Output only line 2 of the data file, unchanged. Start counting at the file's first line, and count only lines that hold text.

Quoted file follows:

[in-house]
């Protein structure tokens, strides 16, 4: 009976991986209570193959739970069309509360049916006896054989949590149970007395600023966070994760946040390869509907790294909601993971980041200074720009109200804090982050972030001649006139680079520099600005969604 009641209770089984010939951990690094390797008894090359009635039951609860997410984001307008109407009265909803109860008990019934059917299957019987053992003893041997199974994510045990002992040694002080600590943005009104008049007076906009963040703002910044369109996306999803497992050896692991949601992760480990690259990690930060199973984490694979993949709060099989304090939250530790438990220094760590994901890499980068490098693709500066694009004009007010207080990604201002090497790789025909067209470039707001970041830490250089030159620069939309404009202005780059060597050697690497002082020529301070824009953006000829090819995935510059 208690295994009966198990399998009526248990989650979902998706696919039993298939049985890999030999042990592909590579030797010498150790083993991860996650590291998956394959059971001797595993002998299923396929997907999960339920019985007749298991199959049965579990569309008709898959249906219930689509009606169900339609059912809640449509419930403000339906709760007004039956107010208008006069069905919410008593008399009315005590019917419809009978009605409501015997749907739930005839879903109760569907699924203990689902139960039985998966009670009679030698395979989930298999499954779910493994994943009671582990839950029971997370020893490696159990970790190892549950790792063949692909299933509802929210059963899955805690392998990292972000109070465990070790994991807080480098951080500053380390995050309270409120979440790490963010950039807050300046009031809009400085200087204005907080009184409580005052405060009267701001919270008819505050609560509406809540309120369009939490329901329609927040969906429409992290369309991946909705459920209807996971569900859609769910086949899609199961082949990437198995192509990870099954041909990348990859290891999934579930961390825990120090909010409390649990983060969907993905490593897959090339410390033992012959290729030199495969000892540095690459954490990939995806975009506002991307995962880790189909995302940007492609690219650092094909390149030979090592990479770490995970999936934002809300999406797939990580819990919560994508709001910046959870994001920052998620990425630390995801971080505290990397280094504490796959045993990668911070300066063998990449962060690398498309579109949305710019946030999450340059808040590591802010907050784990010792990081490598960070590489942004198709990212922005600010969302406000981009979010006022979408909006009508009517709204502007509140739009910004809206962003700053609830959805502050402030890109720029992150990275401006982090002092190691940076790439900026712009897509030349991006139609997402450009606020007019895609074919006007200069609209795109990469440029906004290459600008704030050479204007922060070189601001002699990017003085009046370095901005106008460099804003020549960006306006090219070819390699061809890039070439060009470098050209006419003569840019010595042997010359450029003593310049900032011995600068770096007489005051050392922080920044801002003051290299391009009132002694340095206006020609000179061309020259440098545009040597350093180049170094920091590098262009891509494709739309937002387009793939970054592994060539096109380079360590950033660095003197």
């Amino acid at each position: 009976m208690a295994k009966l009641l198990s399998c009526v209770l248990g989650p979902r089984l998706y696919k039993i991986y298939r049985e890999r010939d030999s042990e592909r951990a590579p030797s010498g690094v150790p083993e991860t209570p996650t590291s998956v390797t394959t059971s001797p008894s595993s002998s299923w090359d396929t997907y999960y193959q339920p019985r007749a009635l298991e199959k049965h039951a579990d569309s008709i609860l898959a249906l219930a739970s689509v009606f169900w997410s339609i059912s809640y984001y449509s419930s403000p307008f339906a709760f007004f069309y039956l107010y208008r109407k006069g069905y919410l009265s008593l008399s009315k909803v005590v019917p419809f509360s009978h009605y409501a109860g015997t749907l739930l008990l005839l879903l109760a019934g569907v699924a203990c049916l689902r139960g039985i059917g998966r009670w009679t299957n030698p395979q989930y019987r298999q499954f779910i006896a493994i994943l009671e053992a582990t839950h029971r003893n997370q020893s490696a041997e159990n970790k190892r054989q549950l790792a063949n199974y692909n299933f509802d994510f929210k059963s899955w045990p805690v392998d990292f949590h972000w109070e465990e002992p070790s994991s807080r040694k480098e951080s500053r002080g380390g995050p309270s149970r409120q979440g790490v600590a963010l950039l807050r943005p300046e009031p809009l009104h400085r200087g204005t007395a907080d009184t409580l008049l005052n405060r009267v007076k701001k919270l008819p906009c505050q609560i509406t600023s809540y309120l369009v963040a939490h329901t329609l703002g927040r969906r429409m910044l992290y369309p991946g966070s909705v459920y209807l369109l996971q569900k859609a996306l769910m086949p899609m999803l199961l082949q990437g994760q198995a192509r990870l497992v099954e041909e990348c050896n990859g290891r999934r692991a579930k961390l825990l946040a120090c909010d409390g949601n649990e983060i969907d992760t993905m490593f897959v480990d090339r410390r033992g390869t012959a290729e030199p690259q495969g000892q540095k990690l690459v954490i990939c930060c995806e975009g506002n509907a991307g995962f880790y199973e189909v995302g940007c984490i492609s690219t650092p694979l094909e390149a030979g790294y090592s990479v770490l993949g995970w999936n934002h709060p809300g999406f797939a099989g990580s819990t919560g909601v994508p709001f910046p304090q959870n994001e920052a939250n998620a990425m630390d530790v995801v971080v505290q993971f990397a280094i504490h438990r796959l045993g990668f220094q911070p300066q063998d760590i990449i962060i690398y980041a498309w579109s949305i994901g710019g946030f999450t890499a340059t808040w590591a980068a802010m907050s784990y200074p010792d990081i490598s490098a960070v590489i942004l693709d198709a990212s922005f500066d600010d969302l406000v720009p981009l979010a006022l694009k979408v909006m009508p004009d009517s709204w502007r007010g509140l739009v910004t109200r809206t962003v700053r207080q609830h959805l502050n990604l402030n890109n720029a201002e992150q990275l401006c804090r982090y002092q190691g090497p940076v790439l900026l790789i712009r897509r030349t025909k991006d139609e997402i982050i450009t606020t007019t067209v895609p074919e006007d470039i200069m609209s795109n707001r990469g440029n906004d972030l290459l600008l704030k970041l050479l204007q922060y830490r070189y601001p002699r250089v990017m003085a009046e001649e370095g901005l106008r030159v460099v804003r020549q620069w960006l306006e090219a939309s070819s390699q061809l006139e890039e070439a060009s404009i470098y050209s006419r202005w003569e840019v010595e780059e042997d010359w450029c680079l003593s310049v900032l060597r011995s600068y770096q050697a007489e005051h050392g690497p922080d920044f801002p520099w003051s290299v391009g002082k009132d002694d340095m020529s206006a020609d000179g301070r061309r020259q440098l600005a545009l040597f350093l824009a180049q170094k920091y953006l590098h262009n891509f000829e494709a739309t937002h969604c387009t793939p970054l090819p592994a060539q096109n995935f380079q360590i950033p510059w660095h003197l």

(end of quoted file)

């Protein structure tokens, strides 16, 4: 009976991986209570193959739970069309509360049916006896054989949590149970007395600023966070994760946040390869509907790294909601993971980041200074720009109200804090982050972030001649006139680079520099600005969604 009641209770089984010939951990690094390797008894090359009635039951609860997410984001307008109407009265909803109860008990019934059917299957019987053992003893041997199974994510045990002992040694002080600590943005009104008049007076906009963040703002910044369109996306999803497992050896692991949601992760480990690259990690930060199973984490694979993949709060099989304090939250530790438990220094760590994901890499980068490098693709500066694009004009007010207080990604201002090497790789025909067209470039707001970041830490250089030159620069939309404009202005780059060597050697690497002082020529301070824009953006000829090819995935510059 208690295994009966198990399998009526248990989650979902998706696919039993298939049985890999030999042990592909590579030797010498150790083993991860996650590291998956394959059971001797595993002998299923396929997907999960339920019985007749298991199959049965579990569309008709898959249906219930689509009606169900339609059912809640449509419930403000339906709760007004039956107010208008006069069905919410008593008399009315005590019917419809009978009605409501015997749907739930005839879903109760569907699924203990689902139960039985998966009670009679030698395979989930298999499954779910493994994943009671582990839950029971997370020893490696159990970790190892549950790792063949692909299933509802929210059963899955805690392998990292972000109070465990070790994991807080480098951080500053380390995050309270409120979440790490963010950039807050300046009031809009400085200087204005907080009184409580005052405060009267701001919270008819505050609560509406809540309120369009939490329901329609927040969906429409992290369309991946909705459920209807996971569900859609769910086949899609199961082949990437198995192509990870099954041909990348990859290891999934579930961390825990120090909010409390649990983060969907993905490593897959090339410390033992012959290729030199495969000892540095690459954490990939995806975009506002991307995962880790189909995302940007492609690219650092094909390149030979090592990479770490995970999936934002809300999406797939990580819990919560994508709001910046959870994001920052998620990425630390995801971080505290990397280094504490796959045993990668911070300066063998990449962060690398498309579109949305710019946030999450340059808040590591802010907050784990010792990081490598960070590489942004198709990212922005600010969302406000981009979010006022979408909006009508009517709204502007509140739009910004809206962003700053609830959805502050402030890109720029992150990275401006982090002092190691940076790439900026712009897509030349991006139609997402450009606020007019895609074919006007200069609209795109990469440029906004290459600008704030050479204007922060070189601001002699990017003085009046370095901005106008460099804003020549960006306006090219070819390699061809890039070439060009470098050209006419003569840019010595042997010359450029003593310049900032011995600068770096007489005051050392922080920044801002003051290299391009009132002694340095206006020609000179061309020259440098545009040597350093180049170094920091590098262009891509494709739309937002387009793939970054592994060539096109380079360590950033660095003197």